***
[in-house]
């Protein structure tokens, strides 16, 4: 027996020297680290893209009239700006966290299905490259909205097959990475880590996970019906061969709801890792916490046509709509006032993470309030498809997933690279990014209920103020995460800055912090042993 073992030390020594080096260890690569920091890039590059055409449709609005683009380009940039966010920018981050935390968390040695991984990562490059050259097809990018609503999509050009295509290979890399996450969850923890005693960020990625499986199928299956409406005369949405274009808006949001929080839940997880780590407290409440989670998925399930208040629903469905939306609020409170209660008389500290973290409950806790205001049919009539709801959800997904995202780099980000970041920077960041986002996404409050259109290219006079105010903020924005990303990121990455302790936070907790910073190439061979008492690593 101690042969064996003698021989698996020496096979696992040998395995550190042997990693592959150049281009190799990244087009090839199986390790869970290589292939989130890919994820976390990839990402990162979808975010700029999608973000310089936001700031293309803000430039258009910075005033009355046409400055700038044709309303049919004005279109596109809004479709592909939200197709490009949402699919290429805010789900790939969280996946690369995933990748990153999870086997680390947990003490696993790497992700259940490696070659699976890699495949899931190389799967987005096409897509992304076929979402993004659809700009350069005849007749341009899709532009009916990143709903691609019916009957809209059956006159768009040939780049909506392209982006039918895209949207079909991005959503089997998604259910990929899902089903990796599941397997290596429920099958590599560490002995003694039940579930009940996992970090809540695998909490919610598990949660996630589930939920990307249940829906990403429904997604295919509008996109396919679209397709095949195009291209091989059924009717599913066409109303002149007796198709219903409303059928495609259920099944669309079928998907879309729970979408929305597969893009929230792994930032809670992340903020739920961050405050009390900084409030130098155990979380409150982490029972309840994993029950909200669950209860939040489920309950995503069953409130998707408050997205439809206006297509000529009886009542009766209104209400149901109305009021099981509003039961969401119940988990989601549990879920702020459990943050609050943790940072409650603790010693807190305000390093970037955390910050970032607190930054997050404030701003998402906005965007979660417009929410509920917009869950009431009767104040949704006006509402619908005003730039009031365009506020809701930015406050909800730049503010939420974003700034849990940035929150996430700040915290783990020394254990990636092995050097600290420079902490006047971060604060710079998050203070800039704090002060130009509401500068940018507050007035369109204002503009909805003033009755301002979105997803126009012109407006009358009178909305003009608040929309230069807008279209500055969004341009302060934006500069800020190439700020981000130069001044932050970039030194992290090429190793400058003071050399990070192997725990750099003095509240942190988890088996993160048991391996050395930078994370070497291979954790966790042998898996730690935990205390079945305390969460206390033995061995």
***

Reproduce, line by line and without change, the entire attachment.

[in-house]
């Protein structure tokens, strides 16, 4: 027996020297680290893209009239700006966290299905490259909205097959990475880590996970019906061969709801890792916490046509709509006032993470309030498809997933690279990014209920103020995460800055912090042993 073992030390020594080096260890690569920091890039590059055409449709609005683009380009940039966010920018981050935390968390040695991984990562490059050259097809990018609503999509050009295509290979890399996450969850923890005693960020990625499986199928299956409406005369949405274009808006949001929080839940997880780590407290409440989670998925399930208040629903469905939306609020409170209660008389500290973290409950806790205001049919009539709801959800997904995202780099980000970041920077960041986002996404409050259109290219006079105010903020924005990303990121990455302790936070907790910073190439061979008492690593 101690042969064996003698021989698996020496096979696992040998395995550190042997990693592959150049281009190799990244087009090839199986390790869970290589292939989130890919994820976390990839990402990162979808975010700029999608973000310089936001700031293309803000430039258009910075005033009355046409400055700038044709309303049919004005279109596109809004479709592909939200197709490009949402699919290429805010789900790939969280996946690369995933990748990153999870086997680390947990003490696993790497992700259940490696070659699976890699495949899931190389799967987005096409897509992304076929979402993004659809700009350069005849007749341009899709532009009916990143709903691609019916009957809209059956006159768009040939780049909506392209982006039918895209949207079909991005959503089997998604259910990929899902089903990796599941397997290596429920099958590599560490002995003694039940579930009940996992970090809540695998909490919610598990949660996630589930939920990307249940829906990403429904997604295919509008996109396919679209397709095949195009291209091989059924009717599913066409109303002149007796198709219903409303059928495609259920099944669309079928998907879309729970979408929305597969893009929230792994930032809670992340903020739920961050405050009390900084409030130098155990979380409150982490029972309840994993029950909200669950209860939040489920309950995503069953409130998707408050997205439809206006297509000529009886009542009766209104209400149901109305009021099981509003039961969401119940988990989601549990879920702020459990943050609050943790940072409650603790010693807190305000390093970037955390910050970032607190930054997050404030701003998402906005965007979660417009929410509920917009869950009431009767104040949704006006509402619908005003730039009031365009506020809701930015406050909800730049503010939420974003700034849990940035929150996430700040915290783990020394254990990636092995050097600290420079902490006047971060604060710079998050203070800039704090002060130009509401500068940018507050007035369109204002503009909805003033009755301002979105997803126009012109407006009358009178909305003009608040929309230069807008279209500055969004341009302060934006500069800020190439700020981000130069001044932050970039030194992290090429190793400058003071050399990070192997725990750099003095509240942190988890088996993160048991391996050395930078994370070497291979954790966790042998898996730690935990205390079945305390969460206390033995061995």